Factors Affecting the Heat Resistance of Clostridium perfringens Spores
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In this work we study the spores and sporulation process of C. perfringens to determine what factors are most important in the formation of a heat resistant spore. We analyzed the spores produced by nine wild-type strains, including five heat-resistant food poisoning isolates and four less heat-resistant environmental isolates. We determined that threshold core density and a high ratio of cortex peptidoglycan relative to germ cell wall were necessary components of a highly heat-resistant spore. In order to test these observations, we constructed two mutant strains. The first could not achieve the necessary level of core dehydration and rapidly lysed in solution. The second mutant had a reduced amount of cortex relative to germ cell wall, and suffered a corresponding decrease in heat resistance as compared to our wild-type strains. The mutant strains supported the observations drawn from our wild-type strains.
Dipicolinic acid is a major component of bacterial spores and is necessary for spore heat resistance. The Cluster I clostridia, including C. perfringens, lack the known DPA synthase operon, spoVF. We developed an in vitro assay for detecting DPA synthetase activity and purified the active enzyme from sporulating C. perfringens crude extract and identified the proteins with mass spectrometry. These results identified the electron transfer flavoprotein alpha chain (EtfA) as the DPA synthase of C. perfringens. Inactivating the etfA gene in C. perfringens resulted in a strain that could begin, but not complete, the sporulation process and produced dramatically lower amounts of DPA than the wild-type. The purified enzyme was shown to produce DPA in vitro and utilized FAD as a preferred cofactor.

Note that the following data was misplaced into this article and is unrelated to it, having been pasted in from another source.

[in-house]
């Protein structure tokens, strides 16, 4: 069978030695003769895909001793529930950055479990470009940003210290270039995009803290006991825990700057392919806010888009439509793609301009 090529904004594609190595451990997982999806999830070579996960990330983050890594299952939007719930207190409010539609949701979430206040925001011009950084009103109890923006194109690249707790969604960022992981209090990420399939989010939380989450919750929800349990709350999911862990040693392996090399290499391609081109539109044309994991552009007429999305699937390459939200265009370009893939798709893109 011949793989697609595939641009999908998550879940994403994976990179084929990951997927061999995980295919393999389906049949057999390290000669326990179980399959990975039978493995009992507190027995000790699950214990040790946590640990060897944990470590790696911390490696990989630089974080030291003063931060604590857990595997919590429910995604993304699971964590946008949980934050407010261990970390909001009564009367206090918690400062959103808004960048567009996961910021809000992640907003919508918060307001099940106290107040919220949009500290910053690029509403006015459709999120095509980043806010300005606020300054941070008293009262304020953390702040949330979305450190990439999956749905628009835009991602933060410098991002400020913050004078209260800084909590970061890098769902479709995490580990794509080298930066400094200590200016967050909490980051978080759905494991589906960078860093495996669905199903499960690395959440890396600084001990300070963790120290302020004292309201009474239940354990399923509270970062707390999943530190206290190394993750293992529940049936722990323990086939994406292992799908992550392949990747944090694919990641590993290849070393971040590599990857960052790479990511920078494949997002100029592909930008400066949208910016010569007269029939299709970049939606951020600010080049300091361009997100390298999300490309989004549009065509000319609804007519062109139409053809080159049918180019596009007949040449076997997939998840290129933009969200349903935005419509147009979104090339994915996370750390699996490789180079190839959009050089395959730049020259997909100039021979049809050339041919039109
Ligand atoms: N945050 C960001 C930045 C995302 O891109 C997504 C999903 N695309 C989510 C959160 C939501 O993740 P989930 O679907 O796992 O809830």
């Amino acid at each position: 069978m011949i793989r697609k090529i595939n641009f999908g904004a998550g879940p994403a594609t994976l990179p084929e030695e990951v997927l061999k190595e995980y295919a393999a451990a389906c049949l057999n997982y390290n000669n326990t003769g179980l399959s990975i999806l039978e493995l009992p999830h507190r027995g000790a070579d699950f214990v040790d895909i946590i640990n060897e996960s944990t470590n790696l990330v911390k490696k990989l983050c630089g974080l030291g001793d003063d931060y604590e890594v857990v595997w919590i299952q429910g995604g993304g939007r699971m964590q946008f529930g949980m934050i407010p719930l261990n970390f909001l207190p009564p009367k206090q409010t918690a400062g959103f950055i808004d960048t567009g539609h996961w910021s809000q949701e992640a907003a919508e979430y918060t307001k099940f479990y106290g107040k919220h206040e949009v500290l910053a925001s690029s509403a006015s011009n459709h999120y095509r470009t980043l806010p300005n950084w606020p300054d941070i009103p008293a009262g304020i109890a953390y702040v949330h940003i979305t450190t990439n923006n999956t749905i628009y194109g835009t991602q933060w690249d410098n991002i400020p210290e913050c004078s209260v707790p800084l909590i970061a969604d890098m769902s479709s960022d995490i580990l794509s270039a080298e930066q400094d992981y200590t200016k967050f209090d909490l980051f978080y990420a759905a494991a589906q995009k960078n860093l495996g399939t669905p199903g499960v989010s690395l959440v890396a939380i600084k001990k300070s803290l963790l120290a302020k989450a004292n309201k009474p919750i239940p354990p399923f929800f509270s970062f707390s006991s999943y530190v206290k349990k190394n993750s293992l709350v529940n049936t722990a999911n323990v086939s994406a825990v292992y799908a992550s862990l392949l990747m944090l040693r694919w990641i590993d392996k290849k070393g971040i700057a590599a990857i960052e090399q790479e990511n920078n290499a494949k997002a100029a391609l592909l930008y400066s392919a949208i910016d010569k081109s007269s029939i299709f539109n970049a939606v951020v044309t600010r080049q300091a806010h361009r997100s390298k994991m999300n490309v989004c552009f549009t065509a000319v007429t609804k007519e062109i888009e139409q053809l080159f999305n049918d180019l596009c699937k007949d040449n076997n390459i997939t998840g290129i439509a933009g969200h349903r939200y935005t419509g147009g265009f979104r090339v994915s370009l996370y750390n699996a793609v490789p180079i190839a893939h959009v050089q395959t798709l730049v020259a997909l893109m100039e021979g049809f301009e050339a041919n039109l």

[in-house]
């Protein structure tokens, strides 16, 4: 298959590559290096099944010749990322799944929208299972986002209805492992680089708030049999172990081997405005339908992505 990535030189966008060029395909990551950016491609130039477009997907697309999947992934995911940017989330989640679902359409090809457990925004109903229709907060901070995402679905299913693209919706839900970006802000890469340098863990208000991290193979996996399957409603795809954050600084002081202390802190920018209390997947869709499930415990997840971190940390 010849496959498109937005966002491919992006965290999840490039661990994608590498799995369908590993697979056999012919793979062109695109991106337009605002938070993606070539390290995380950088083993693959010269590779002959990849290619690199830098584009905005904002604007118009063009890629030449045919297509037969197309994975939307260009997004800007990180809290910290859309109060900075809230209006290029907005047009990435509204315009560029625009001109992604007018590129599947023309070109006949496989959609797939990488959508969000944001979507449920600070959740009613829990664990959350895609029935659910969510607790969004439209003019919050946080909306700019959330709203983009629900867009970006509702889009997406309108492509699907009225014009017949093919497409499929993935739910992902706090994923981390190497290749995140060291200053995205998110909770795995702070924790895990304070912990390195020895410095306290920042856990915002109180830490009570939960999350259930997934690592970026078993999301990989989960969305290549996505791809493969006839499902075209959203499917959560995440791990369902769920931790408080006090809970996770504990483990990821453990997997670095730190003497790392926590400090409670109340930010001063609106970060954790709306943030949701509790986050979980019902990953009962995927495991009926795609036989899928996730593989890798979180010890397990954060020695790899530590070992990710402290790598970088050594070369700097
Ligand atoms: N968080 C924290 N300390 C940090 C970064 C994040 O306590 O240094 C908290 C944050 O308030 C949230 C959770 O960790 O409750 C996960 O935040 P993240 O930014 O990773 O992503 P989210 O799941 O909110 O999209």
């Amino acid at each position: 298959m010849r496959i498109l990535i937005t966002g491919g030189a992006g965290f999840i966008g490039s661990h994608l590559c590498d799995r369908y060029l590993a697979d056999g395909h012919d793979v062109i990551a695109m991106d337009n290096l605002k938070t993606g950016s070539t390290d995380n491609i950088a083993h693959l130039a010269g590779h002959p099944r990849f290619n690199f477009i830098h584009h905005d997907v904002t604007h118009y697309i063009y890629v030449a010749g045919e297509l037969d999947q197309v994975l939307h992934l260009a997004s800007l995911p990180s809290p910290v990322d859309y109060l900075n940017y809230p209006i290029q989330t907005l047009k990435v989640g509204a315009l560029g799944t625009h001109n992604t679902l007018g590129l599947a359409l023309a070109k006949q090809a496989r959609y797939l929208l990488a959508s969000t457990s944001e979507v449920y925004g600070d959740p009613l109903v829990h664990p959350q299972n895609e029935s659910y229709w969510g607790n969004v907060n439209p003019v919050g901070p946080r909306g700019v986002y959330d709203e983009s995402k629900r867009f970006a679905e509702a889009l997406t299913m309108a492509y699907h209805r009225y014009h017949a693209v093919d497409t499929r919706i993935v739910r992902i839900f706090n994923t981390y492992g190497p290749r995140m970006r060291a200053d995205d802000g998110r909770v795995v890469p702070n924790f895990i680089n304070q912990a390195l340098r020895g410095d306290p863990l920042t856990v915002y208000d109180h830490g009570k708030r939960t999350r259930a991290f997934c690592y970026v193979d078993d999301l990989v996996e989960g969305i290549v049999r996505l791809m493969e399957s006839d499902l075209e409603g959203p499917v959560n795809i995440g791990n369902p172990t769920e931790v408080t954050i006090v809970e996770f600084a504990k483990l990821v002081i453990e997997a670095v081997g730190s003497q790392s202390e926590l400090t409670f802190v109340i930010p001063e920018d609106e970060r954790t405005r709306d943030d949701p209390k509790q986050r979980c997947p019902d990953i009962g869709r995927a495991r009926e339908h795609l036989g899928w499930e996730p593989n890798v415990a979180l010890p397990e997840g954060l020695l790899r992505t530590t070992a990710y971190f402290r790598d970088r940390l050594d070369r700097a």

The results of this research may lead to future techniques to decrease the occurrence of the diseases caused by C. perfringens spores and treatments which may carry over to the diseases caused by similar organisms.
- Doctoral Dissertations